● The most passing attempts in a single game by a Bengals opponent was 63 by Ravens QB Elvis Grbac in 2001 in Cincinnati. That is followed closely by a 62-attempt performance by current Ravens QB Joe Flacco, who in 2014 at Baltimore tied for second most ever against the Bengals.
● The longest punt return ever recorded against the Bengals was a 95-yard return for a TD by Ravens return specialist Lamont Brightful in 2002 at Baltimore.
● The longest interception return by a Bengals opponent was Ravens S Chad Williams' 98-yarder in 2002 at Baltimore.
Bengals career records watch: Here is a look at potential upcoming movement in the Bengals' career records book (regular-season).
● QB Andy Dalton has 22,214 career passing yards, 480 shy of QB Carson Palmer for third place all-time. QB Ken Anderson (32,838) is the Bengals' all-time leader.
● Dalton also has 21 career 300-yard passing games, two shy of the Bengals' all-time leader, QB Boomer Esiason (23).
● Dalton also has 1920 career completions, 95 shy of Esiason (2015) for third place all-time. Anderson (2654) is the Bengals' all-time leader.
● Dalton also has 3060 career passing attempts, 157 shy of Palmer (3217) for third place all-time. Anderson (4475) is the Bengals' all-time leader.
● Dalton also has 142 career TD passes, 12 shy of Palmer (154) for third place all-time. Anderson (197) is the Bengals' all-time leader.
● WR A.J. Green has 49 career TDs, four shy of WR Isaac Curtis (53) for fifth place all-time. FB Pete Johnson (70) is the Bengals' all-time leader.
● Green also has 49 career receiving TDs, four shy of WR Isaac Curtis (53) for third place all-time. WR Chad Johnson (66) is the Bengals' all-time leader.
● Green also has 481 career receptions, 26 shy of WR T.J. Houshmandzadeh (507) for third place all-time. Johnson (751) is the Bengals' all-time leader.
● Green has 28 career 100-yard receiving games, three shy of the Bengals' all-time leader, WR Chad Johnson (31).
● HB Jeremy Hill has 29 career rushing TDs, eight shy of HB James Brooks and FB Larry Kinnebrew (37 each) for fourth place all-time. Bengals FB Pete Johnson (64) is the all-time leader.
● P Kevin Huber has 27,398 career punting yards, 1909 shy of P Pat McInally (29,307) for second place all-time. P Lee Johnson (32,196) is the Bengals' all-time leader.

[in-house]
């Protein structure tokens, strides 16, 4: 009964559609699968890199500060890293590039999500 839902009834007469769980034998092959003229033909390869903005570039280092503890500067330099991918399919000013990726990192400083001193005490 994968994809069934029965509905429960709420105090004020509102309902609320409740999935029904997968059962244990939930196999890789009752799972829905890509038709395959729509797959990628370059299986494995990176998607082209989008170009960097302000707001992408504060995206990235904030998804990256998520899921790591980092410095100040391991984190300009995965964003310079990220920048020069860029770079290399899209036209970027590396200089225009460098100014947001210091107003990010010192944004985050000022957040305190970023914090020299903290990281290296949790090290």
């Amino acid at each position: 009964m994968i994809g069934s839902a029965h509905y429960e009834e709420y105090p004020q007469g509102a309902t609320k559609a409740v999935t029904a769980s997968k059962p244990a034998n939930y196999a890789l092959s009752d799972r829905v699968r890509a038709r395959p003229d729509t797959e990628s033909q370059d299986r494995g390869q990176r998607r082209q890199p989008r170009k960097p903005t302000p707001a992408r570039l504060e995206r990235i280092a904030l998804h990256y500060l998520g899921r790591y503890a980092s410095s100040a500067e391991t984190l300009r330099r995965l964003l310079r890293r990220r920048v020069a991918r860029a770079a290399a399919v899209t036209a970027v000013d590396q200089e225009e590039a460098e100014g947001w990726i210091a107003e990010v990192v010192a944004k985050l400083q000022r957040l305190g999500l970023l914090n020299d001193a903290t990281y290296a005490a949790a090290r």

● CB Adam Jones has 984 career punt return yards, 217 shy of CB Lemar Parrish (1201) for third place all-time. WR Brandon Tate (1411) is the Bengals' all-time leader.
● Jones also has one career punt return for a TD. One more would tie him for second-most all-time with WR Peter Warrick, WR Craig Yeast and CB Mitchell Price (each with two). Parrish (four) is the Bengals' all-time leader.
● DE Carlos Dunlap has 57 career sacks, two shy of DE Ross Browner (59) for third place all-time. DE Eddie Edwards (83.5) is the Bengals all-time leader.
● DT Geno Atkins has 52 career sacks, five shy of DE Carlos Dunlap (57) for fourth place all-time and seven shy of Browner (59) for third place. Edwards (83.5) is the Bengals' all-time leader.
Bengals-Ravens connections: Bengals head coach Marvin Lewis was Ravens defensive coordinator from 1996-2001 and earned a Super Bowl ring with the 2000 World Champions ... Ravens head coach John Harbaugh is from Perrysburg, Ohio, played DB at Miami (Ohio) and coached at Morehead State (1988) and the University of Cincinnati ('89-96) ... Ravens DE Chris Wormley is from Toledo, Ohio (Whitmer High School) ... Bengals HB Cedric Peerman (Reserve/Injured) entered the NFL in 2009 as a sixth-round draft choice of the Ravens, but was waived in final preseason cuts ... Ravens ILB Bam Bradley is from Trotwood, Ohio (Trotwood-Madison High School) ... Ravens WR Chris Moore played at the University of Cincinnati ... Ravens OLB Za'Darius Smith and WR Chris Matthews both played at the University of Kentucky ... Bengals special teams coordinator Darrin Simmons entered NFL coaching with the Ravens in 1998 ... Ravens defensive coordinator Dean Pees is from Dunkirk, Ohio, attended Bowling Green State University and coached in college at the University of Findlay (1979-82), Miami (Ohio) University ('83-86) and the University of Toledo ('90-93) ... Bengals defensive line coach Jacob Burney was on the Ravens staff from 1996-98 ... Bengals secondary coach Kevin Coyle was defensive coordinator at the University of Maryland from 1994-96 ... Ravens special teams coordinator/associate head coach Jerry Rosburg coached at the University of Cincinnati from 1992-95 ... Bengals strength and conditioning coach Chip Morton was assistant S/C coach for the Ravens from 1999-2001 ... Bengals assistant strength and conditioning coach Jeff Friday was on the Ravens staff from 1999-2007 ... Ravens assistant special teams coach Chris Hewitt played at the University of Cincinnati from 1993-96 ... Bengals defensive coordinator Paul Guenther coached at Western Maryland College (now McDaniel College) from 1994-95 ... Ravens inside linebackers coach Don Martindale is from Dayton, Ohio, played at Defiance College from 1981-84, and coached at Defiance ('86-87), University of Cincinnati ('96-98) and Western Kentucky University (2001-03) ... Ravens offensive assistant/quarterbacks coach Craig Ver Steeg coached at the University of Cincinnati from 1990-93.